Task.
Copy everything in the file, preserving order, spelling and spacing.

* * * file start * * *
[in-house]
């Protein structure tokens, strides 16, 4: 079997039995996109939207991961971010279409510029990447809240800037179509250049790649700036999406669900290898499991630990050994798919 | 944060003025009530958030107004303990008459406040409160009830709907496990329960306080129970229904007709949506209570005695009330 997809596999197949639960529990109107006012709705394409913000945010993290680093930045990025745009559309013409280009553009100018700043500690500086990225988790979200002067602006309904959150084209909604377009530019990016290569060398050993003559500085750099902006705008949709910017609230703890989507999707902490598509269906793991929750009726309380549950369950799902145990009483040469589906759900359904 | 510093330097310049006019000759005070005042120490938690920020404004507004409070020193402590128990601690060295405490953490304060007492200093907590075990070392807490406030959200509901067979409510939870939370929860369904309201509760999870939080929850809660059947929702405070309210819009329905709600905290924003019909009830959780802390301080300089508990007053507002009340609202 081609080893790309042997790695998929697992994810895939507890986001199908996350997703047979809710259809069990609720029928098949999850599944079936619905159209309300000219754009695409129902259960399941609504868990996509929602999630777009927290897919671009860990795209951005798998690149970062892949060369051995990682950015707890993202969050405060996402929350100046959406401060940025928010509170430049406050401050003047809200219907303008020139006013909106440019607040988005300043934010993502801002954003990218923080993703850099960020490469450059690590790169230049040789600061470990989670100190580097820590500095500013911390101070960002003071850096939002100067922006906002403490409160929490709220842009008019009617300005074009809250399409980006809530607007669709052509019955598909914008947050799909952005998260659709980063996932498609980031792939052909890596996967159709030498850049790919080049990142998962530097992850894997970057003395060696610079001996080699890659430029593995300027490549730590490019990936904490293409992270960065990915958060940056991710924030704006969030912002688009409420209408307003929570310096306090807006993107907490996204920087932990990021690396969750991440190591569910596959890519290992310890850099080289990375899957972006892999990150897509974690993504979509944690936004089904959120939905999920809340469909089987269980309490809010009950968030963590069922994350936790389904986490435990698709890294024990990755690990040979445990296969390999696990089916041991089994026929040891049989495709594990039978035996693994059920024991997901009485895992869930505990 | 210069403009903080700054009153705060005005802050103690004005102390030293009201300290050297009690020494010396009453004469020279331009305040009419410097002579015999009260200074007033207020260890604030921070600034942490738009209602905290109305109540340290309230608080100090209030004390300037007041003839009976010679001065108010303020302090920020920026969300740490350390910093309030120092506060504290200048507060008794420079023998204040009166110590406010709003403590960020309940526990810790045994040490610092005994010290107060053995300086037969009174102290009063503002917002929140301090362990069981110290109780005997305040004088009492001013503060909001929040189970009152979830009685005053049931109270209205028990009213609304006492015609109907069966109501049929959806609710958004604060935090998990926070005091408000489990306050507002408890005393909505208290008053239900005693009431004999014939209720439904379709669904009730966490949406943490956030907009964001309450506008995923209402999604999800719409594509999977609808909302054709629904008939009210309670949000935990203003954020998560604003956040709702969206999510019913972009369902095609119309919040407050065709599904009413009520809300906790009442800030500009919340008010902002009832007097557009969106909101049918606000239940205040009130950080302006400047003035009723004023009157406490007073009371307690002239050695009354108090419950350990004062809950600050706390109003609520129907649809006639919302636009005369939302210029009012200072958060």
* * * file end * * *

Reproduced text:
[in-house]
């Protein structure tokens, strides 16, 4: 079997039995996109939207991961971010279409510029990447809240800037179509250049790649700036999406669900290898499991630990050994798919 | 944060003025009530958030107004303990008459406040409160009830709907496990329960306080129970229904007709949506209570005695009330 997809596999197949639960529990109107006012709705394409913000945010993290680093930045990025745009559309013409280009553009100018700043500690500086990225988790979200002067602006309904959150084209909604377009530019990016290569060398050993003559500085750099902006705008949709910017609230703890989507999707902490598509269906793991929750009726309380549950369950799902145990009483040469589906759900359904 | 510093330097310049006019000759005070005042120490938690920020404004507004409070020193402590128990601690060295405490953490304060007492200093907590075990070392807490406030959200509901067979409510939870939370929860369904309201509760999870939080929850809660059947929702405070309210819009329905709600905290924003019909009830959780802390301080300089508990007053507002009340609202 081609080893790309042997790695998929697992994810895939507890986001199908996350997703047979809710259809069990609720029928098949999850599944079936619905159209309300000219754009695409129902259960399941609504868990996509929602999630777009927290897919671009860990795209951005798998690149970062892949060369051995990682950015707890993202969050405060996402929350100046959406401060940025928010509170430049406050401050003047809200219907303008020139006013909106440019607040988005300043934010993502801002954003990218923080993703850099960020490469450059690590790169230049040789600061470990989670100190580097820590500095500013911390101070960002003071850096939002100067922006906002403490409160929490709220842009008019009617300005074009809250399409980006809530607007669709052509019955598909914008947050799909952005998260659709980063996932498609980031792939052909890596996967159709030498850049790919080049990142998962530097992850894997970057003395060696610079001996080699890659430029593995300027490549730590490019990936904490293409992270960065990915958060940056991710924030704006969030912002688009409420209408307003929570310096306090807006993107907490996204920087932990990021690396969750991440190591569910596959890519290992310890850099080289990375899957972006892999990150897509974690993504979509944690936004089904959120939905999920809340469909089987269980309490809010009950968030963590069922994350936790389904986490435990698709890294024990990755690990040979445990296969390999696990089916041991089994026929040891049989495709594990039978035996693994059920024991997901009485895992869930505990 | 210069403009903080700054009153705060005005802050103690004005102390030293009201300290050297009690020494010396009453004469020279331009305040009419410097002579015999009260200074007033207020260890604030921070600034942490738009209602905290109305109540340290309230608080100090209030004390300037007041003839009976010679001065108010303020302090920020920026969300740490350390910093309030120092506060504290200048507060008794420079023998204040009166110590406010709003403590960020309940526990810790045994040490610092005994010290107060053995300086037969009174102290009063503002917002929140301090362990069981110290109780005997305040004088009492001013503060909001929040189970009152979830009685005053049931109270209205028990009213609304006492015609109907069966109501049929959806609710958004604060935090998990926070005091408000489990306050507002408890005393909505208290008053239900005693009431004999014939209720439904379709669904009730966490949406943490956030907009964001309450506008995923209402999604999800719409594509999977609808909302054709629904008939009210309670949000935990203003954020998560604003956040709702969206999510019913972009369902095609119309919040407050065709599904009413009520809300906790009442800030500009919340008010902002009832007097557009969106909101049918606000239940205040009130950080302006400047003035009723004023009157406490007073009371307690002239050695009354108090419950350990004062809950600050706390109003609520129907649809006639919302636009005369939302210029009012200072958060």